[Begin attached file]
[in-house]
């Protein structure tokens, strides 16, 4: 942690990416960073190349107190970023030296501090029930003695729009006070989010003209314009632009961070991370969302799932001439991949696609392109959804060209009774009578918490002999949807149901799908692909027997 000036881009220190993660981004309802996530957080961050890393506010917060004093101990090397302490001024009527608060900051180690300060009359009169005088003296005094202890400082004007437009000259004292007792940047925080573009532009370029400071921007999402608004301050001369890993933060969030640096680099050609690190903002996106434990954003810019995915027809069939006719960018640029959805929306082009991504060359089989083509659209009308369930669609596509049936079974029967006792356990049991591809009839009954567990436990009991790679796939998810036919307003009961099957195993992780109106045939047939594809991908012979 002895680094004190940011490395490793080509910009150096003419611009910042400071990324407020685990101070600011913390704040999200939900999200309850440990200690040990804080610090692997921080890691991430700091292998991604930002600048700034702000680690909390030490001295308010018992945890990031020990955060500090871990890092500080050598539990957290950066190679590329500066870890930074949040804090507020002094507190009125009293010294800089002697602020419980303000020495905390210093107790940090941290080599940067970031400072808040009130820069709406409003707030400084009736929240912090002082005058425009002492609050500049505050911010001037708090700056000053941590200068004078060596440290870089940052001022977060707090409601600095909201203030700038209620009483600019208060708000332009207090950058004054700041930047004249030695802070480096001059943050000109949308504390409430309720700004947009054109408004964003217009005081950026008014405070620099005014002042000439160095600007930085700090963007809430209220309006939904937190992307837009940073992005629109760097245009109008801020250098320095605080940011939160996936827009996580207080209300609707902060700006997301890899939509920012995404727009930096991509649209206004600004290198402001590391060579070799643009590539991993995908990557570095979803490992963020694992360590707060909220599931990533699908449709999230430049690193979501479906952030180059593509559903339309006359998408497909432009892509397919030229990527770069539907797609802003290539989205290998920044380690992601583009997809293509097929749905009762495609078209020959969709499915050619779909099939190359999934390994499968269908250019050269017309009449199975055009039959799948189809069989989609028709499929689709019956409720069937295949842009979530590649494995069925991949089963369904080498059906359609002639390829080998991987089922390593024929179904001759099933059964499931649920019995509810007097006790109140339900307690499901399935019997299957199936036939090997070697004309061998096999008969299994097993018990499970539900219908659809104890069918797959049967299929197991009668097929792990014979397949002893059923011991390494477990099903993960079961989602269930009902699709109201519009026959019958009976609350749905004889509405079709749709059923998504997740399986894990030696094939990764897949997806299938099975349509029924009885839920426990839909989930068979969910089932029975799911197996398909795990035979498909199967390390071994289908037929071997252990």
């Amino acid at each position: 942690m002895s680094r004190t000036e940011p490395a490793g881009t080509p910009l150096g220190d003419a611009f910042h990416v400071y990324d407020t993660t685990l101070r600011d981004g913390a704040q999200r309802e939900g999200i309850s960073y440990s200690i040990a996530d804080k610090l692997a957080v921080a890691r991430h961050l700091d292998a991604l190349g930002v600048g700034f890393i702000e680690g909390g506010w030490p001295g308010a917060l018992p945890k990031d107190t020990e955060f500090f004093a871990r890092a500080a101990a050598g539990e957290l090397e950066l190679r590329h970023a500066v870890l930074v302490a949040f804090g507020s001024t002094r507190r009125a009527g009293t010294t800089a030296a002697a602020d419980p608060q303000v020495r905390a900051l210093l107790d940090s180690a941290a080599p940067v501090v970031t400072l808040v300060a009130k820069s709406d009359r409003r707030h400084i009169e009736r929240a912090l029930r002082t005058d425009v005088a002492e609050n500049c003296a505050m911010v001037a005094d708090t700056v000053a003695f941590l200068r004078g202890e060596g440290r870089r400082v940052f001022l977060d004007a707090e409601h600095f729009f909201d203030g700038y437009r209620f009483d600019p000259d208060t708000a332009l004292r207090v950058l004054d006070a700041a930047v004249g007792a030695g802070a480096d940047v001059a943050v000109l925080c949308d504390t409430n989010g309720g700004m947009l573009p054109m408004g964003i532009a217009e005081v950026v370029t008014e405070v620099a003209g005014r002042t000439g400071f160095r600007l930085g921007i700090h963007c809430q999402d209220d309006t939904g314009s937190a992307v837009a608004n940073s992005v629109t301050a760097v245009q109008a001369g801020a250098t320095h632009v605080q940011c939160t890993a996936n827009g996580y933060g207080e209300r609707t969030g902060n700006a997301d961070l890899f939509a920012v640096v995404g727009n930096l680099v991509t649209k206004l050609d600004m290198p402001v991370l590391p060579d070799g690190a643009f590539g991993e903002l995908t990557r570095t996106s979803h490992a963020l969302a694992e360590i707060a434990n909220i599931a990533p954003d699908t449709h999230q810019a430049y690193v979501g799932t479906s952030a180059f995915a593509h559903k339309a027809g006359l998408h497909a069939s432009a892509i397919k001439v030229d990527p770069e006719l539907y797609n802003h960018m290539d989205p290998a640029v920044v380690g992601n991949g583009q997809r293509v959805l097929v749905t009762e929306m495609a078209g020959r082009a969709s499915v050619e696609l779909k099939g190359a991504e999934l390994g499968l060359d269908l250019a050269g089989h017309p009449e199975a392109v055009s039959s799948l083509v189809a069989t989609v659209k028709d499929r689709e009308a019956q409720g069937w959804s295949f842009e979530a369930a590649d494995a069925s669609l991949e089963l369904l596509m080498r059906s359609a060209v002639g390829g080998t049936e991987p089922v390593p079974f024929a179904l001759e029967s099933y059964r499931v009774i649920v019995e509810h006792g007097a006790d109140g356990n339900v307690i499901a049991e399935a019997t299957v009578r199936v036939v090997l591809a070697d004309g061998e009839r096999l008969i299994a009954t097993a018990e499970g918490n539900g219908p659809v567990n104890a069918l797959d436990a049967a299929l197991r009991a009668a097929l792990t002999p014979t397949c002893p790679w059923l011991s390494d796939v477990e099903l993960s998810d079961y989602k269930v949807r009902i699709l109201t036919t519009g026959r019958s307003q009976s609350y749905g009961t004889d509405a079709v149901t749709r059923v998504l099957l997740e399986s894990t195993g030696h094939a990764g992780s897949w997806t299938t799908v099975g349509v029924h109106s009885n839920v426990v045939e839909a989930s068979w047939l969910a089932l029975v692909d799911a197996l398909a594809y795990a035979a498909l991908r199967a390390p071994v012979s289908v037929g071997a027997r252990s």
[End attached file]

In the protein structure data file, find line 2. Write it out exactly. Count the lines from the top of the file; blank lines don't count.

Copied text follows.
């Protein structure tokens, strides 16, 4: 942690990416960073190349107190970023030296501090029930003695729009006070989010003209314009632009961070991370969302799932001439991949696609392109959804060209009774009578918490002999949807149901799908692909027997 000036881009220190993660981004309802996530957080961050890393506010917060004093101990090397302490001024009527608060900051180690300060009359009169005088003296005094202890400082004007437009000259004292007792940047925080573009532009370029400071921007999402608004301050001369890993933060969030640096680099050609690190903002996106434990954003810019995915027809069939006719960018640029959805929306082009991504060359089989083509659209009308369930669609596509049936079974029967006792356990049991591809009839009954567990436990009991790679796939998810036919307003009961099957195993992780109106045939047939594809991908012979 002895680094004190940011490395490793080509910009150096003419611009910042400071990324407020685990101070600011913390704040999200939900999200309850440990200690040990804080610090692997921080890691991430700091292998991604930002600048700034702000680690909390030490001295308010018992945890990031020990955060500090871990890092500080050598539990957290950066190679590329500066870890930074949040804090507020002094507190009125009293010294800089002697602020419980303000020495905390210093107790940090941290080599940067970031400072808040009130820069709406409003707030400084009736929240912090002082005058425009002492609050500049505050911010001037708090700056000053941590200068004078060596440290870089940052001022977060707090409601600095909201203030700038209620009483600019208060708000332009207090950058004054700041930047004249030695802070480096001059943050000109949308504390409430309720700004947009054109408004964003217009005081950026008014405070620099005014002042000439160095600007930085700090963007809430209220309006939904937190992307837009940073992005629109760097245009109008801020250098320095605080940011939160996936827009996580207080209300609707902060700006997301890899939509920012995404727009930096991509649209206004600004290198402001590391060579070799643009590539991993995908990557570095979803490992963020694992360590707060909220599931990533699908449709999230430049690193979501479906952030180059593509559903339309006359998408497909432009892509397919030229990527770069539907797609802003290539989205290998920044380690992601583009997809293509097929749905009762495609078209020959969709499915050619779909099939190359999934390994499968269908250019050269017309009449199975055009039959799948189809069989989609028709499929689709019956409720069937295949842009979530590649494995069925991949089963369904080498059906359609002639390829080998991987089922390593024929179904001759099933059964499931649920019995509810007097006790109140339900307690499901399935019997299957199936036939090997070697004309061998096999008969299994097993018990499970539900219908659809104890069918797959049967299929197991009668097929792990014979397949002893059923011991390494477990099903993960079961989602269930009902699709109201519009026959019958009976609350749905004889509405079709749709059923998504997740399986894990030696094939990764897949997806299938099975349509029924009885839920426990839909989930068979969910089932029975799911197996398909795990035979498909199967390390071994289908037929071997252990």